ANNUAL REPORTS : From Gloss to Toss - the End of an Era; Running to over 200 Pages and Often More Akin to a Coffee Table Book Than a Company's Medical Certificate, the Annual Report, Thanks to Law Changes, Is Now a Cyber Shadow of Its Former Self. How Does This Impact on Company-Shareholder Communications?
Byline: Ellen Read
* Changes to the Companies Act 1993 mean shareholders now 'opt in' for annual reports.
* Very few reports are now printed.
* Companies need new ways to convey meaningful messages to shareholders.
Changes made last year to the Companies Act 1993 mean shareholders must now 'opt in' to receive printed copies of a company's annual report. Previous legislation enabled them to 'opt out' if desired. Companies still produce annual reports but they are now posted electronically on the internet and/or mailed to shareholders who request hard copies.
The move has been welcomed in most quarters. Companies are applauding the reduction in compliance bureaucracy and costs, while legal and financial services firms are promoting the cost-saving potential of the new regulations.
While the traditional annual report is a compliance document - it also has to do the job of brand building, communicating competitive differences and appealing to people's emotions. So new communications challenges have arisen and, several months into the new regime, companies are developing different strategies to convey meaningful messages to their shareholders.
John Blair is company secretary and general counsel for Air New Zealand, as well as being the deputy chair of the Listed Companies Association (a voluntary organisation which acts as a lobby group and sets best practice).
He welcomes the law changes in both his roles. The LCA was instrumental in getting the Companies Act changed because, as Blair explains, with the growing use of electronic communications (email, internet) annual reports quickly became outdated. Add to this the fact they can cost a large organisation half a million dollars, and the transformation to electronic delivery makes good sense.
Blair notes that due to continuous disclosure requirements, shareholders are more regularly updated and informed of any changes in company activities and/or forecasts, so he brushes off suggestions the new delivery options downgrade the information available to investors.
"The recent change to the opt-in legislation has been a very positive - if somewhat overdue - improvement on shareholder communications. There was plenty of evidence suggesting that most annual reports sent to retail shareholders went straight in the bin. The opt-in process ensures that only those who really want the detail in hard copy receive it that way and that the web version is there for all to view, whether someone is a shareholder or not.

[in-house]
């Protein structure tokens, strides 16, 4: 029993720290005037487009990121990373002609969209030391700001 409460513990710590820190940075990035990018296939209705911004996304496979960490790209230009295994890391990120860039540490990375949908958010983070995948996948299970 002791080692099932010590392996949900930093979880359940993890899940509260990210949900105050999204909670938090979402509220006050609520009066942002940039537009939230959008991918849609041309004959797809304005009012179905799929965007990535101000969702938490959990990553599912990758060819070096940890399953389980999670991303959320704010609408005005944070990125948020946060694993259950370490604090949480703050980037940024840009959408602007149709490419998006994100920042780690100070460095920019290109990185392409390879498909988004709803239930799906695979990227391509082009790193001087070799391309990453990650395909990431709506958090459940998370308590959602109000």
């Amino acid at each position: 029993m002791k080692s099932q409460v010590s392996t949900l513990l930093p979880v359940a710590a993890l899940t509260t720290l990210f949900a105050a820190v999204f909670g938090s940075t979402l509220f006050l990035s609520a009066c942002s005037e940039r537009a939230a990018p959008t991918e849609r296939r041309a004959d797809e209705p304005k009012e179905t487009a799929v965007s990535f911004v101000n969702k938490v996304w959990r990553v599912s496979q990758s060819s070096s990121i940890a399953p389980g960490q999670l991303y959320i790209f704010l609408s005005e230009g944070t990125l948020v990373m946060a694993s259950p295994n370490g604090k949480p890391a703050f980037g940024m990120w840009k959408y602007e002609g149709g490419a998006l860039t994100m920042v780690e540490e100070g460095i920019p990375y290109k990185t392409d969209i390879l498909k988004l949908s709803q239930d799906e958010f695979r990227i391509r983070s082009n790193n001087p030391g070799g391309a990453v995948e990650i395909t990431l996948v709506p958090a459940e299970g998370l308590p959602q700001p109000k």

"I think this does sound the death knell of annual reports as we know them. Few shareholders are really interested in the huge amount of detail now inflicted on them by legal compliance and accounting rules," Blair said.
That aside, he believes that many companies are still looking for opportunities to produce, periodically, a meaningful precis of the progress being made by the business, the challenges ahead and the issues of the day for distribution to shareholders and other important stakeholders.
In Air New Zealand's case, this now takes the form of a high-level interim review and magazine style annual review, both designed to provide an interesting and informative perspective of key issues with only financial highlights. Blair says both have been well received by shareholders and also provide a way for keeping other stakeholders, including staff, informed of developments occurring within the company.
From previously printing and posting around 30,000 extensive annual reports, Air New Zealand now posts out the shorter annual review document. It had requests for fewer than 200 hard copies of the detailed financial publication - and that number included media and analysts.
Kensington Swan partner Chris Parke explains that the changes to annual report requirements were introduced as part of a wider series of business law amendments, which were aimed at producing clearer and more efficient law, and by doing so, reducing company compliance costs. …